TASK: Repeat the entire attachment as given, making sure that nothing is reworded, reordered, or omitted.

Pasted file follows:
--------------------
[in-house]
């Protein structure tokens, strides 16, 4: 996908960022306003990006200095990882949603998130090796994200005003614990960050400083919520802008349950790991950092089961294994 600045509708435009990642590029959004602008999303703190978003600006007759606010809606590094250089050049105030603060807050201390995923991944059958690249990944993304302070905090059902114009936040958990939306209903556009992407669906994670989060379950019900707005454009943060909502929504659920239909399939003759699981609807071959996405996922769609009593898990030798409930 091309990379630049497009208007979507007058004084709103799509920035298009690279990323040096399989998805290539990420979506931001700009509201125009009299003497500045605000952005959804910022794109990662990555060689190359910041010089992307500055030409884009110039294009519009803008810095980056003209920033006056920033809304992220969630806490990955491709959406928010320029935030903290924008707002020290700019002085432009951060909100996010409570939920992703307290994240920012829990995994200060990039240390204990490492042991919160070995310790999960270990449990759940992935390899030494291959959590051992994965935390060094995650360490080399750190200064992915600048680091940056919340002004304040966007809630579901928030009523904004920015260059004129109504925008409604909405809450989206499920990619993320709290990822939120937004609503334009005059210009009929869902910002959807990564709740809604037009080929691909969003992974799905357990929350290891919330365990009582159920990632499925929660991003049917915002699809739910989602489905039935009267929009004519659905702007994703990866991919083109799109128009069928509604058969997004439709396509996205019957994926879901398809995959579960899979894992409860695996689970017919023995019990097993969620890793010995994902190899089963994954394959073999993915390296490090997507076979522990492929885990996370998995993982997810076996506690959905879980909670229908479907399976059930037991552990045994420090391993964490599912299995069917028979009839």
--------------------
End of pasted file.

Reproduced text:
[in-house]
């Protein structure tokens, strides 16, 4: 996908960022306003990006200095990882949603998130090796994200005003614990960050400083919520802008349950790991950092089961294994 600045509708435009990642590029959004602008999303703190978003600006007759606010809606590094250089050049105030603060807050201390995923991944059958690249990944993304302070905090059902114009936040958990939306209903556009992407669906994670989060379950019900707005454009943060909502929504659920239909399939003759699981609807071959996405996922769609009593898990030798409930 091309990379630049497009208007979507007058004084709103799509920035298009690279990323040096399989998805290539990420979506931001700009509201125009009299003497500045605000952005959804910022794109990662990555060689190359910041010089992307500055030409884009110039294009519009803008810095980056003209920033006056920033809304992220969630806490990955491709959406928010320029935030903290924008707002020290700019002085432009951060909100996010409570939920992703307290994240920012829990995994200060990039240390204990490492042991919160070995310790999960270990449990759940992935390899030494291959959590051992994965935390060094995650360490080399750190200064992915600048680091940056919340002004304040966007809630579901928030009523904004920015260059004129109504925008409604909405809450989206499920990619993320709290990822939120937004609503334009005059210009009929869902910002959807990564709740809604037009080929691909969003992974799905357990929350290891919330365990009582159920990632499925929660991003049917915002699809739910989602489905039935009267929009004519659905702007994703990866991919083109799109128009069928509604058969997004439709396509996205019957994926879901398809995959579960899979894992409860695996689970017919023995019990097993969620890793010995994902190899089963994954394959073999993915390296490090997507076979522990492929885990996370998995993982997810076996506690959905879980909670229908479907399976059930037991552990045994420090391993964490599912299995069917028979009839």